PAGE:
Monsoon Storms Bring An Increase in Arizona Mosquito Population

After the much-needed monsoon showers and enjoyable cooler weather, there is a potential for an increase in undesirable pests.

Maricopa County Vector Control is expecting the mosquito population to grow after the serious storms blanketed rain across most of the Valley last week.

Vector Control, which is within the Environmental Services Department, sets 823 traps around the Valley each week, to monitor for mosquitoes and know where the problem areas exist. “Usually the east side, Gilbert, Chandler area has the majority of mosquito issues that we find but this rain–I think pretty much the whole county got rain this time so we’re expecting to see problems throughout the county,” said James Will, the managing supervisor of Vector Control.

Will says for the last two years, the “nonsoon” reduced the mosquito population in the valley.  “Where we used to see three, four hundred mosquitos and we’d have a positive sample, now we have four, five mosquitoes in a positive sample, so the numbers have gone way down,” Will explained.

With the floodwaters from the recent rainstorms, Vector Control anticipates a drastic increase in mosquitoes that specifically breed in floodwaters. “They’ll come out in the thousands and thousands as they hatch, but we’re not worried about disease with them, but they’re a nuisance and they’re really ferocious biters,” Will said.

The other worrisome mosquitoes are the culex mosquitoes. They tend to bite at night time and carry diseases.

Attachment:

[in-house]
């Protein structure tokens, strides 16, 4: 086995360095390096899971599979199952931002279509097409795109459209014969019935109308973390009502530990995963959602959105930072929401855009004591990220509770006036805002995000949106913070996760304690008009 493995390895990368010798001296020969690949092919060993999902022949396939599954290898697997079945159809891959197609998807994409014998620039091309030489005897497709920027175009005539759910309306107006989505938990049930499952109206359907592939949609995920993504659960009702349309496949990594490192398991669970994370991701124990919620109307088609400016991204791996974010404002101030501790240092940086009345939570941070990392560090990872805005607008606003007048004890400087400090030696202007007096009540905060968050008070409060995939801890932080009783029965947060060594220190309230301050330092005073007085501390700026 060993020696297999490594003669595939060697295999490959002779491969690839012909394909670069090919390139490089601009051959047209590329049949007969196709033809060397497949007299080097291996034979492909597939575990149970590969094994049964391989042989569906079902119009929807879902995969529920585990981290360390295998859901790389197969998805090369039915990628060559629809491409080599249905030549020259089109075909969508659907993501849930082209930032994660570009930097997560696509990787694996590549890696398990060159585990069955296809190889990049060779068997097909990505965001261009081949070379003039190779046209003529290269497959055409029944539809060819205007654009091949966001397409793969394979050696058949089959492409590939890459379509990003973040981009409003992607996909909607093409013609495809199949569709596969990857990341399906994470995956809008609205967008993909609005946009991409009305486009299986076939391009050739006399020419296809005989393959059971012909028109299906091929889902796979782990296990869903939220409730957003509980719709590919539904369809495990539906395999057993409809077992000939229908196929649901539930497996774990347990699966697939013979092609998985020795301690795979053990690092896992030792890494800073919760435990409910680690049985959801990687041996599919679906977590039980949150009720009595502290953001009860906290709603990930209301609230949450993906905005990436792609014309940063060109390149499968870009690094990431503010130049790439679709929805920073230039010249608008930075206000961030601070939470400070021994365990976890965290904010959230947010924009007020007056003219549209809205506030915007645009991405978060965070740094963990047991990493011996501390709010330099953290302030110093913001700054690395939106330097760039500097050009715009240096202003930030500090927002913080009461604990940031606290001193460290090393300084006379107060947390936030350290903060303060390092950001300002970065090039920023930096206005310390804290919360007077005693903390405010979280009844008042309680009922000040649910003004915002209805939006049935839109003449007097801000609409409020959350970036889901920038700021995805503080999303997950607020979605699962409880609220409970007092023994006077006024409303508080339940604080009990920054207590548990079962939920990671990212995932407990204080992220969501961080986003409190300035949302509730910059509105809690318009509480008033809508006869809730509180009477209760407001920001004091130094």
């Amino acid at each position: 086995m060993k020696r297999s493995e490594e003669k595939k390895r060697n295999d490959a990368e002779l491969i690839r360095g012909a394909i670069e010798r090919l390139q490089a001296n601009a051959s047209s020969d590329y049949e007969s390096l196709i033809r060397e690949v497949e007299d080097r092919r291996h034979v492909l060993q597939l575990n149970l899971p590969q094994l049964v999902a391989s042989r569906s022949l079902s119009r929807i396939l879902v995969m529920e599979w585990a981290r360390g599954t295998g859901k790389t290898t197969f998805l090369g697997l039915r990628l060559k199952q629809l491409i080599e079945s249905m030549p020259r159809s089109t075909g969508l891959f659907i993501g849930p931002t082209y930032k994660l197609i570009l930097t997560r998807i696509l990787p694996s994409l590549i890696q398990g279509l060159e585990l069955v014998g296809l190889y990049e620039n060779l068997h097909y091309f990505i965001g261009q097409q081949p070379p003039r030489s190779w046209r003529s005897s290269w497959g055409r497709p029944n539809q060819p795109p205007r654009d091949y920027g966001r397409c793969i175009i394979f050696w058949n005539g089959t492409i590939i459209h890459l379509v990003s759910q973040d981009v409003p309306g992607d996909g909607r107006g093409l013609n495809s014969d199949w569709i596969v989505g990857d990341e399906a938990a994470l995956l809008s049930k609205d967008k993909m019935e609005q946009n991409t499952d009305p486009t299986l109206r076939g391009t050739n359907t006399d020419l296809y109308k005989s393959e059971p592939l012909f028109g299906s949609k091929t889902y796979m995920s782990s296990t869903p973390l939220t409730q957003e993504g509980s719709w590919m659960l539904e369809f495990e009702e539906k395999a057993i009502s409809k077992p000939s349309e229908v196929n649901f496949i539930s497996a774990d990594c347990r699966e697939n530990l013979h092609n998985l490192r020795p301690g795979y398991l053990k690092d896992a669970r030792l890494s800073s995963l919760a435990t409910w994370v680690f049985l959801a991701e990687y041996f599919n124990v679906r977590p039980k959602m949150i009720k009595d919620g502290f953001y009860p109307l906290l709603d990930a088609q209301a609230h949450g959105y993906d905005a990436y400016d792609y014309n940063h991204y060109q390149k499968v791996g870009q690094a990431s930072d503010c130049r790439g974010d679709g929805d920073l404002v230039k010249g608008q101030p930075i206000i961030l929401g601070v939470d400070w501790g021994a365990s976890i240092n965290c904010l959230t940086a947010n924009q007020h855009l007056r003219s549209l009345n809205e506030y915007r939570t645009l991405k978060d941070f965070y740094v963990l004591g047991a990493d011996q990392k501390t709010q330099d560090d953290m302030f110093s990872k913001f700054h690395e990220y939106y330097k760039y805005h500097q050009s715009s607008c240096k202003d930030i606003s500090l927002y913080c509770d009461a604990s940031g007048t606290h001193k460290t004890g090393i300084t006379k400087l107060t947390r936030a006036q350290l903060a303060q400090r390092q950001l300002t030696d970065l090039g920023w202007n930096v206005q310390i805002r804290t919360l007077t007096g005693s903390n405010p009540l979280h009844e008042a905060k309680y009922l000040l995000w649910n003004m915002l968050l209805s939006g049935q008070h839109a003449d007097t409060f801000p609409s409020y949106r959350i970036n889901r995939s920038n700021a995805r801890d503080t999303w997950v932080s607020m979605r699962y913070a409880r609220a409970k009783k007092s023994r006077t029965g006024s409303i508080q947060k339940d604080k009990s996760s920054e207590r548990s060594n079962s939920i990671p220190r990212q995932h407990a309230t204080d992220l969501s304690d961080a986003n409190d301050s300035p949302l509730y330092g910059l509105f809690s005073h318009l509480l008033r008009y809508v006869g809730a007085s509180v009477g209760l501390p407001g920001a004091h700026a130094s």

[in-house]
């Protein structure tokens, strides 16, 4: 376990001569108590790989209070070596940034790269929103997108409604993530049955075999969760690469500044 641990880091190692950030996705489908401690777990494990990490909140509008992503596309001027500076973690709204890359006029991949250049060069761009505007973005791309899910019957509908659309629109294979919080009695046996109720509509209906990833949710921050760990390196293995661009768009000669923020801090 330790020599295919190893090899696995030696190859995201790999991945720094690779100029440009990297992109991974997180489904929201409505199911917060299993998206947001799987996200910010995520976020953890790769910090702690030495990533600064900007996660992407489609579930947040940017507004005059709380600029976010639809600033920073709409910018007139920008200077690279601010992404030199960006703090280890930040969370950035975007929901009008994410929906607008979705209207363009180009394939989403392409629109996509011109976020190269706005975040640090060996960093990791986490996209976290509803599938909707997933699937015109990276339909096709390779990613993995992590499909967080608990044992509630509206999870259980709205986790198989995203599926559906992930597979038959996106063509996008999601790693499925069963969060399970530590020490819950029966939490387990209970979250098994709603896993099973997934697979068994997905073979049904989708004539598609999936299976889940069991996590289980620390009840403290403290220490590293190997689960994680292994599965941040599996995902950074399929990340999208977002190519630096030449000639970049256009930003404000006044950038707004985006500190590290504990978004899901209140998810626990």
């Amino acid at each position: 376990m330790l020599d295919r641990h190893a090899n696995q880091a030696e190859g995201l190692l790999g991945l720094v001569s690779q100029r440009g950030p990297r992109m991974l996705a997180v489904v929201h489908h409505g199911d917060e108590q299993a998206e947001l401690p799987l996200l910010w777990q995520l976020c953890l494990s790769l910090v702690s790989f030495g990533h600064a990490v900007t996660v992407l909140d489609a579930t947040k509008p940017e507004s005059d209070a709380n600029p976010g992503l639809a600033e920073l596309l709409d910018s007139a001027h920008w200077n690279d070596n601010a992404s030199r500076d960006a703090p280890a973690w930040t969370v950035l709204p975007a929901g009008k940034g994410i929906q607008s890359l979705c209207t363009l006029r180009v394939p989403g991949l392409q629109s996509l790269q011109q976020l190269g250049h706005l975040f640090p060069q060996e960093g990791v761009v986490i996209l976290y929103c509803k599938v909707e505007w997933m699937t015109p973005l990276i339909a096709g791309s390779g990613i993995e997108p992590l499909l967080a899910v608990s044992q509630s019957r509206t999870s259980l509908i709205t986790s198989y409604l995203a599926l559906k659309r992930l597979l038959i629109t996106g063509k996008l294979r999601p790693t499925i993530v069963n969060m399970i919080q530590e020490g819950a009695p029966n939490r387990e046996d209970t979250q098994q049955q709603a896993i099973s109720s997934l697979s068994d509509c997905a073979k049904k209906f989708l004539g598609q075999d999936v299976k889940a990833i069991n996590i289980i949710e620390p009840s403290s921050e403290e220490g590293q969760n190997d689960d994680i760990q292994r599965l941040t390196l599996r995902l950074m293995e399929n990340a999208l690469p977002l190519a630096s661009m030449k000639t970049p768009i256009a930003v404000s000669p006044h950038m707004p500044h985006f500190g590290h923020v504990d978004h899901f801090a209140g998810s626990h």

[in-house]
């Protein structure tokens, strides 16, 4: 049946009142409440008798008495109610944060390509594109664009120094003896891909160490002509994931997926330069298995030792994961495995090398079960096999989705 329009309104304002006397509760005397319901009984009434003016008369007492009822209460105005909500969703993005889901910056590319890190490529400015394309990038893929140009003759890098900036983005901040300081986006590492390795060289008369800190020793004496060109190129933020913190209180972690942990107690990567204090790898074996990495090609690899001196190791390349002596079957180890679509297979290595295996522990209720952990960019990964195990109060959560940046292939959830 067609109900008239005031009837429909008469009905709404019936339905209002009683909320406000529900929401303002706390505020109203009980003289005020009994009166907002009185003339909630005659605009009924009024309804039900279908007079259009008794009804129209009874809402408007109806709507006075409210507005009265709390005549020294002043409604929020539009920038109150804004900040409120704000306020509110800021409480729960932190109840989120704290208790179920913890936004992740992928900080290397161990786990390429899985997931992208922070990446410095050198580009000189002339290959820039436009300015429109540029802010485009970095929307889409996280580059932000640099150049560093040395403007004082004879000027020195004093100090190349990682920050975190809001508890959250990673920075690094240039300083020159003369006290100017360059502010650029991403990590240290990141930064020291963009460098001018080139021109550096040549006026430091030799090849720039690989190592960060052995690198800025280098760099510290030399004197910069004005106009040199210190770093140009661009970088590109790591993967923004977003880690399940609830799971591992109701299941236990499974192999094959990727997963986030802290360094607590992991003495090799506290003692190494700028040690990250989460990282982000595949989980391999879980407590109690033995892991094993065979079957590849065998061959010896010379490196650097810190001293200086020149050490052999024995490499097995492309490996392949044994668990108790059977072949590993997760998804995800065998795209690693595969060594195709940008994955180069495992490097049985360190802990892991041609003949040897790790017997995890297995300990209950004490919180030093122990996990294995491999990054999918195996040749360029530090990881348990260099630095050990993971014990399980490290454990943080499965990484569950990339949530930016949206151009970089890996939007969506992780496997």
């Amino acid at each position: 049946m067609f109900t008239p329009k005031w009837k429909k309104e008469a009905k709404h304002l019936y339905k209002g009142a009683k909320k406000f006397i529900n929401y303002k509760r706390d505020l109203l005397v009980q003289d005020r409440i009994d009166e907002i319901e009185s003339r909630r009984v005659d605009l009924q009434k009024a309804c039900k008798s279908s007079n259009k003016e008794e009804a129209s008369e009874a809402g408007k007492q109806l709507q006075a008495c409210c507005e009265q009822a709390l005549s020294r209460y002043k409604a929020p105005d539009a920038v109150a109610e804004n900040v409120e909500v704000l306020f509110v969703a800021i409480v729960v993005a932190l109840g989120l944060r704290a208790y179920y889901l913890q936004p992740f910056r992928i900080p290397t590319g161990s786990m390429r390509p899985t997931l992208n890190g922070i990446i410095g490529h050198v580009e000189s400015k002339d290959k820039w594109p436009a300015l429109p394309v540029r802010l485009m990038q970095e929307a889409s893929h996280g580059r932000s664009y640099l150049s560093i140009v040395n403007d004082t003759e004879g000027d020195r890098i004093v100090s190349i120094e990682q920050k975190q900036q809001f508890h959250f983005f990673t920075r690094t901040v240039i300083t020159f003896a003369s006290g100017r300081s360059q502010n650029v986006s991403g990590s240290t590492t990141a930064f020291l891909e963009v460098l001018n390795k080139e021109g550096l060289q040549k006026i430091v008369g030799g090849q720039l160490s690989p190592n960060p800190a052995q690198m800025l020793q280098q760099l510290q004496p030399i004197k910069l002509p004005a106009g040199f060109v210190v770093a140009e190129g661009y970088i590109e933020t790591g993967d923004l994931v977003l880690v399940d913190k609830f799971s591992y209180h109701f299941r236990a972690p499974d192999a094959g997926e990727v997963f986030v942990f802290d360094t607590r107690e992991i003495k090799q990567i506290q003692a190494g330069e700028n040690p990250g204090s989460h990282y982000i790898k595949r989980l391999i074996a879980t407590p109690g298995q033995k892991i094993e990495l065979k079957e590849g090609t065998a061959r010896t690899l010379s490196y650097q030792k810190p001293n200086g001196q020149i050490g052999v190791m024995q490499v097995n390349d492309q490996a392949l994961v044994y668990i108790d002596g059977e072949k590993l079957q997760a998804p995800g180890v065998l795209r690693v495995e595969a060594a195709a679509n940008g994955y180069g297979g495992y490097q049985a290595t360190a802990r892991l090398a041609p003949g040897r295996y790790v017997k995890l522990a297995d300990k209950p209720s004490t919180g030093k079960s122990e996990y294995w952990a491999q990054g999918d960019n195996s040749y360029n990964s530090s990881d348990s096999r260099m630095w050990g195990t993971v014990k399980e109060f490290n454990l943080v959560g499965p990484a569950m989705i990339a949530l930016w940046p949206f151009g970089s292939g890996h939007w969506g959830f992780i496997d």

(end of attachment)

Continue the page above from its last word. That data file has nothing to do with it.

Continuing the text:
The third concerned type is aedes aegypti mosquitoes that breed in containers in people’s backyards. With all this rain, containers sitting around fill up with water and there will be an increase in those types as well.

It is recommended that residents with containers that contain standing water surrounding their yard should empty containers at least once a week. The containers should also be wiped down completely.

“The mosquitoes lay their eggs in the water and if you don’t rinse out the eggs, when you fill it back up with water, you’re basically just filling it up to let the eggs hatch,” said Will.

Not a lot can be done about the floodwaters except making an effort to get the low-lying areas to dry up as quickly as possible.

“For anybody that has low-lying areas around their house, fill them in with either rocks or dirt or something that can keep that water and make it drain faster,” Will said.

Peak mosquito season in Arizona lasts through November but starts up quickly again in the spring.


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